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No FM on aftermarket stereo


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I just replaced my original stereo with a pioneer 4100nex. I installed with a most box but when I plugged in the antenna with the pigtail that came with the installation kit I get next to zero stations. Is there a wire needed to power the antenna booster that is in the car?

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Sometimes the radio comes from the box set in a different frequency code than what is used in your area. It is almost as if it searches "in between" the known and available frequencies. If you look in the manual, or online, you will find the correct sequence to change that to the other frequency setting...sometimes by pressing the FM button with another one for 5 seconds or so. Have a look, it might do the trick. Neels


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I don't think that a booster will help a zero station problem. You probably have a faulty antenna connection somewhere. You can test this easily with an FM modulator connected to an MP3 player or any other source. Here are some steps: 

1. Obtain an FM modulator- any cheap model from the "phone accessory rack" will work. Since you are receiving very few stations, you can tune it to any frequency.

2. Launch some content on the player and verify that you are transmitting by testing on a "good" radio install

3. Take the setup to the problem car and move the transmitter close to your windshield antenna, then close to the head unit.

4.  You should hear a substantial volume gain when you move the test setup up to the windshield, like when you move it close to the head unit.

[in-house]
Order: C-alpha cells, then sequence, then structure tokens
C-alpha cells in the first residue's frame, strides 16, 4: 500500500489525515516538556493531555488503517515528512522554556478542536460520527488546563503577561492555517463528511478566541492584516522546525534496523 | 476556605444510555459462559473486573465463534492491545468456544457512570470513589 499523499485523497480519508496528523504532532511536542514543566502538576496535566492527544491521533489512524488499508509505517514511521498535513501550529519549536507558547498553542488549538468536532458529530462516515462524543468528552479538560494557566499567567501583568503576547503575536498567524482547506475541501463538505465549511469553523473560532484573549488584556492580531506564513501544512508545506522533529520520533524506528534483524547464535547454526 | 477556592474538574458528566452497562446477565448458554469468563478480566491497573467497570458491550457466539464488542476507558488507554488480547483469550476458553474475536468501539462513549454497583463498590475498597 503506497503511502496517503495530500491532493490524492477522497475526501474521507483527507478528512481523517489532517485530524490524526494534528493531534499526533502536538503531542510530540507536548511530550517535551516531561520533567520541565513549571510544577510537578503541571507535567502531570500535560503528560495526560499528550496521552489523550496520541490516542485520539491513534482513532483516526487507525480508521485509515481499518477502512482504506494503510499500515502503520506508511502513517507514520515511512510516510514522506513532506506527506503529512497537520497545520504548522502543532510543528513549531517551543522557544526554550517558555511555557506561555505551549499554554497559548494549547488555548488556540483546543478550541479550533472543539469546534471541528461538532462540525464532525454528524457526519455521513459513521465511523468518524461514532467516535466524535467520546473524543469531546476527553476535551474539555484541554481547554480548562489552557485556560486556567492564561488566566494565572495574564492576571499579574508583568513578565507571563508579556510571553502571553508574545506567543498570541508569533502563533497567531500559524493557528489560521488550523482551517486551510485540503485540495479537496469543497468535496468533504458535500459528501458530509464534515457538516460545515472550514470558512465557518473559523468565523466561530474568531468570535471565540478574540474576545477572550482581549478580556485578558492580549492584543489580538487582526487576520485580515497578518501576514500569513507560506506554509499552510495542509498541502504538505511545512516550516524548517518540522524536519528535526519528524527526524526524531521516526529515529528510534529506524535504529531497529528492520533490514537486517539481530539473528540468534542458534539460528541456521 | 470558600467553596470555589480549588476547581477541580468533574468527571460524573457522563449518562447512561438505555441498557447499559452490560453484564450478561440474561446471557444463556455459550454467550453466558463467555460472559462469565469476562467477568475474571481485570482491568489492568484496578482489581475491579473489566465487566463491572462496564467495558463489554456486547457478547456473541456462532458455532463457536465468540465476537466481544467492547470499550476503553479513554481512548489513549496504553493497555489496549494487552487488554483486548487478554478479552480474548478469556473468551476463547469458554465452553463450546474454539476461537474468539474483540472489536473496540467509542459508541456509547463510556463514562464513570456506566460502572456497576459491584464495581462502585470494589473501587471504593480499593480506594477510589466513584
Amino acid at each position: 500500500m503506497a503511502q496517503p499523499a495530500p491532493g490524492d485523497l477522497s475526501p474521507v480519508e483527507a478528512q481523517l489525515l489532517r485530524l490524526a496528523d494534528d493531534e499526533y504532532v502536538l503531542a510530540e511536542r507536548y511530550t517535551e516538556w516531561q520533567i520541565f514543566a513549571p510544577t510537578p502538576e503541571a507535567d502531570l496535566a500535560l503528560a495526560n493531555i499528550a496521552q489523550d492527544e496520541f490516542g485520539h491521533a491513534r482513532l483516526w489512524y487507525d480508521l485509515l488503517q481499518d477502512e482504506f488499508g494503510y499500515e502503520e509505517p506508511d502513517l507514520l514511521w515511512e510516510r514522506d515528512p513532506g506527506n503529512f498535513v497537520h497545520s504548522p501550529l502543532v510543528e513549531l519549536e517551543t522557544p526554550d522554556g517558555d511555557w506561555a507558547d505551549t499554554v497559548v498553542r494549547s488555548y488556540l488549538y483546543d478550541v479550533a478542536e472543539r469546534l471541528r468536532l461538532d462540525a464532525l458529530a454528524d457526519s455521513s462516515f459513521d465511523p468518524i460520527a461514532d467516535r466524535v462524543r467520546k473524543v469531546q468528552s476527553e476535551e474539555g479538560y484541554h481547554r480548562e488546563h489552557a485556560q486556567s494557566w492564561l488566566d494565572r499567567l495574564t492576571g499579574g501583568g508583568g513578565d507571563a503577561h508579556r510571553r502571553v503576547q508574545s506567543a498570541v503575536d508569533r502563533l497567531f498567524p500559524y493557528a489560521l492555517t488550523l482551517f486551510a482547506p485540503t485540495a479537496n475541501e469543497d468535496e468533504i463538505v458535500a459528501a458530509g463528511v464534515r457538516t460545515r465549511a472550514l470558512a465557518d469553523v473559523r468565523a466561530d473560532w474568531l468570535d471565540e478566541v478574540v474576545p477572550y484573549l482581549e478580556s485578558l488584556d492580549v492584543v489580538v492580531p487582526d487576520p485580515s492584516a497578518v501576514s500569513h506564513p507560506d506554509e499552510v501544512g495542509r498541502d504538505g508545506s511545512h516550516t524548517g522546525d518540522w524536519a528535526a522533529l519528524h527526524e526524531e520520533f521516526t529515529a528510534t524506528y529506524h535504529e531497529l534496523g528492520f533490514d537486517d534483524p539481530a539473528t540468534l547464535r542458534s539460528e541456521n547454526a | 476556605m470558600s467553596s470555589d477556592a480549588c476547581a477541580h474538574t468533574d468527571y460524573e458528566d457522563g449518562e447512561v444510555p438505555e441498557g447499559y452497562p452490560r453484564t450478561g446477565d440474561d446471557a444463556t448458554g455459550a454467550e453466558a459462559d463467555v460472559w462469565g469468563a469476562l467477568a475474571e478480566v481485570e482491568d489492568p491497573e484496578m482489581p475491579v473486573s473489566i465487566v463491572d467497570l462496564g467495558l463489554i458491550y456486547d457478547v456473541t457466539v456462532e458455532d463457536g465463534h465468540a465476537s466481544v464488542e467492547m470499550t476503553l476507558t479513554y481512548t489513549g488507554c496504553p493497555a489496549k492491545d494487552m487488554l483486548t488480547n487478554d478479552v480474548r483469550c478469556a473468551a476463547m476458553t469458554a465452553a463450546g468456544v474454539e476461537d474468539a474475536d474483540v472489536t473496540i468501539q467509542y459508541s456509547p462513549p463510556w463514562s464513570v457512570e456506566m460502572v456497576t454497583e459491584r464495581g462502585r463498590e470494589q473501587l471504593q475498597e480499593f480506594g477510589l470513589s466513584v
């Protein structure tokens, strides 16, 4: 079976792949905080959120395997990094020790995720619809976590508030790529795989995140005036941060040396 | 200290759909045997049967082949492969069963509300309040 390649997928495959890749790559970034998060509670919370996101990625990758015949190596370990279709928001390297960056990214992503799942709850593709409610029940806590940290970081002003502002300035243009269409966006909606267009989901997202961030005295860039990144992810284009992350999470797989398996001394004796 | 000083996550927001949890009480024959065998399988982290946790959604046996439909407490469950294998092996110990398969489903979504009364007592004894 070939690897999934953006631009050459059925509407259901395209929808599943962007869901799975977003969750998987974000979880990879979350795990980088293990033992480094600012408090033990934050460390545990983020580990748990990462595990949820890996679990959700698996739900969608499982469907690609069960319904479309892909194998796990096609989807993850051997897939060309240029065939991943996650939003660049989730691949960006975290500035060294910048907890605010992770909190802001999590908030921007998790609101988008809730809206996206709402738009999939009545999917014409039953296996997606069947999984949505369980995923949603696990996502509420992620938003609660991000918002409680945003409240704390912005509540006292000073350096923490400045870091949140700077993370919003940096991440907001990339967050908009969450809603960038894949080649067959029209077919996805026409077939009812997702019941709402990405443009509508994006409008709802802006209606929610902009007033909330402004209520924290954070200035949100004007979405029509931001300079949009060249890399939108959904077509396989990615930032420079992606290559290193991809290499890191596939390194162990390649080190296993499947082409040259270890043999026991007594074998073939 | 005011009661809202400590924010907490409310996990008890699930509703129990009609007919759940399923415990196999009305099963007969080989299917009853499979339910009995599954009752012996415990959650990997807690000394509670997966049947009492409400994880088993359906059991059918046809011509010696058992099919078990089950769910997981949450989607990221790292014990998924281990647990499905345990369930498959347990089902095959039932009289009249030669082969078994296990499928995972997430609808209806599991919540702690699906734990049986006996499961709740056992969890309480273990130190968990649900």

If you hear no difference, then you have a bad connection somewhere. You can use the test setup as a signal tracer to help locate the problem.

 

Modern day head units are far less sensitive than old school radios were so they will never perform like an old Pioneer SuperTuner or other hi-perf old radio. . Current radios use PLL (phase lock loop) RF chips that can be tuned from low frequencies all the way up to microwave. The SmartPhone explosion provided this inexpensive PLL technology. However, these chips don't compare in performance to an RF section that uses discrete components combined with a design that is tailored to a specific band such as FM's 88-108 mhz spectrum.

A quick note on Boosters: they range dramatically in terms of cost and functionality. Some have a single transistor that will amplify noise and multipath along with the valid signal. Others are multi-stage and incorporate filters.

I would double-check everything first prior to trying a booster.

Hope this helps.Jerry Prado

 

Edited by Jerry Prado
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Thanks for the input. I had great signal with the factory stereo but now nothing. I tried 2 separate powered boosters. Both did better when holding in my hand than when it was plugged into the black antenna cord. I just had my front cowl? Not sure if that is the name of it, but It is the piece under the wiper arms. I think that is where the antenna connects to the windshield maybe they knocked it off. I was thinking about just running a "hidden" antenna under that same piece to have an antenna but there are mixed reviews on the product

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